Genetic counseling is defined as the process of helping people understand and adapt to the medical, psychological, and family implications of a genetic disease. Genetic counseling is usually done by a board-certified genetic counselor with master’s level training in genetic counseling, or by a geneticist (a doctor who specializes in genetics).
Parent Project Muscular Dystrophy’s Decode Duchenne program features board-certified genetic counselors who have expertise in Duchenne and are available to answer your questions. Learn more about Decode Duchenne and contact a genetic counselor.
How does genetic counseling benefit my family?
For families living with Duchenne, genetic counseling can offer several benefits, including:
- Education about inheritance, chance of recurrence and family planning options
- Coordination of genetic testing for affected individuals and possible carriers
- Interpretation of genetic test results
- Counseling to explore emotional/family issues and to recommend resources
- Research opportunities
A genetic counselor can explain the cause of muscular dystrophy, the typical symptoms, and course of the disorder. In addition to focusing on the affected child, the genetic counselor will also consider the immediate and extended family to determine who else could be impacted by the disorder. The chance for Duchenne to happen again (the “recurrence risk”) is determined, and family planning options are discussed. You can contact one of PPMD’s board-certified genetic counselors who have expertise in Duchenne.
Coordination of genetic testing
Genetic counselors can coordinate diagnostic genetic testing (for individuals with a known or suspected diagnosis) and carrier testing (for women at risk to be carriers). Genetic counselors work with families and their primary care providers to determine the best testing strategy, based on their specific needs, what testing has already been done, as well as insurance coverage/financial issues. Read more about genetic testing.
Interpretation of genetic test results
Now more than ever, it is crucial that families know and understand the genetic mutation in their family. Based on the mutation identified, genetic counselors can discuss mutation-specific therapies that are either approved or in clinical trial. Genetic counselors can also help families and healthcare professionals understand the meaning of the results, and can discuss options for follow-up testing, if necessary.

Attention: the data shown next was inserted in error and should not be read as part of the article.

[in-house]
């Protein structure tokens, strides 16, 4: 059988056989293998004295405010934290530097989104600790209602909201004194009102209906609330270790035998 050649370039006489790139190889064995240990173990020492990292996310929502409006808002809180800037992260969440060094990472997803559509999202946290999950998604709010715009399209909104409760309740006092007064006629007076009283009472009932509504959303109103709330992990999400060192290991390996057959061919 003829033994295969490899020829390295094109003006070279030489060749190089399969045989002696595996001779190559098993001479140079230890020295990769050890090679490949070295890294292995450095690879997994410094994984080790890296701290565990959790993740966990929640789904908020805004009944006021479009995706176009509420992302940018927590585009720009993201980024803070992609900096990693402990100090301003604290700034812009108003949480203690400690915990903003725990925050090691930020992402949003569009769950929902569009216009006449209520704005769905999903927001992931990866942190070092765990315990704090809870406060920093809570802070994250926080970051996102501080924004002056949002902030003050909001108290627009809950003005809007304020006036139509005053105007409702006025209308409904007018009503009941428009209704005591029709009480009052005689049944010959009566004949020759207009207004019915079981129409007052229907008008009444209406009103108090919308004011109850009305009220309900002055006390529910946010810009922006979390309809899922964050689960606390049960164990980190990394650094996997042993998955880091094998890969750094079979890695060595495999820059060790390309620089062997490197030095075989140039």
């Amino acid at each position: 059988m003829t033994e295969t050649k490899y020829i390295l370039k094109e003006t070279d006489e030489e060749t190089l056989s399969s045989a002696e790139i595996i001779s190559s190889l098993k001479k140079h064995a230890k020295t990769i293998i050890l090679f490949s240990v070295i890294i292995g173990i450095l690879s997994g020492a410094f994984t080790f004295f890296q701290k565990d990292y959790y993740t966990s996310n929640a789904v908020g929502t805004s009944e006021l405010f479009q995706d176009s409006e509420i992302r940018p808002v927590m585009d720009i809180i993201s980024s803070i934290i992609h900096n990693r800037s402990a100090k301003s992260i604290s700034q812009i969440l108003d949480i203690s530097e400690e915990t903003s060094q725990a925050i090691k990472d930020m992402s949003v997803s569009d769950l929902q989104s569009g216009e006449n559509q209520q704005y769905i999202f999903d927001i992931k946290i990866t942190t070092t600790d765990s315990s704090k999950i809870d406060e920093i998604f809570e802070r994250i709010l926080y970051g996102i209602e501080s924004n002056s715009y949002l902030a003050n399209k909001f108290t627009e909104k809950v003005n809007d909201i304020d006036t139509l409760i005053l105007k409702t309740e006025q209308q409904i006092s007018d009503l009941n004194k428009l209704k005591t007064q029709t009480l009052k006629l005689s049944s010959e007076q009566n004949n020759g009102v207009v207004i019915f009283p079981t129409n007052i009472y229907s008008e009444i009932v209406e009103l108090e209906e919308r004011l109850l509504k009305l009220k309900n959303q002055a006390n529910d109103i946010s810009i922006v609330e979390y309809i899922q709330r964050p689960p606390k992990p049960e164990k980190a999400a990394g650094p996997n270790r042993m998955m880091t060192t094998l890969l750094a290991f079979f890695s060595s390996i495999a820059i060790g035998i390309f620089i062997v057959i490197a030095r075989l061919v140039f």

Counseling and resources
An important role of the genetic counselor is to help families identify and manage the strong emotions that often come with having a child with Duchenne. The diagnostic process itself can be emotionally difficult for families. Genetic counselors can offer support during this time, and provide referrals for longer-term counseling. Genetic counselors can also connect families with national advocacy organizations, like PPMD, as well as local support groups.
Genetic counselors with a special interest in Duchenne, or neuromuscular disorders in general, can usually provide information about actively recruiting research studies and clinical trials. Genetic counselors can help families determine which studies or trials are available and which ones may be right for their family. If you are overwhelmed with the thought of a clinical trial, consider using our Clinical Trial Decision Guide.
Where do I find a genetic counselor?
You are always welcome to contact one of PPMD’s board-certified genetic counselors who have expertise in Duchenne. Other ways to find a genetic counselor include:
- If you have a child with Duchenne or Becker muscular dystrophy, you can ask your child’s pediatrician or neurologist for a referral to a genetic counselor. In most cases, you and your child will be seen by a physician geneticist and a genetic counselor. In addition, genetic counseling should be available at most neuromuscular specialty clinics, such as PPMD’s Certified Duchenne Care Centers.
- If you are female and have questions or concerns about your chance of being a carrier, or of having children with muscular dystrophy, ask your healthcare provider or your OB/GYN for a referral to genetic counselor.
- If you need help finding a genetic counselor in your area, you can visit the National Society of Genetic Counselors and click Find a Genetic Counselor.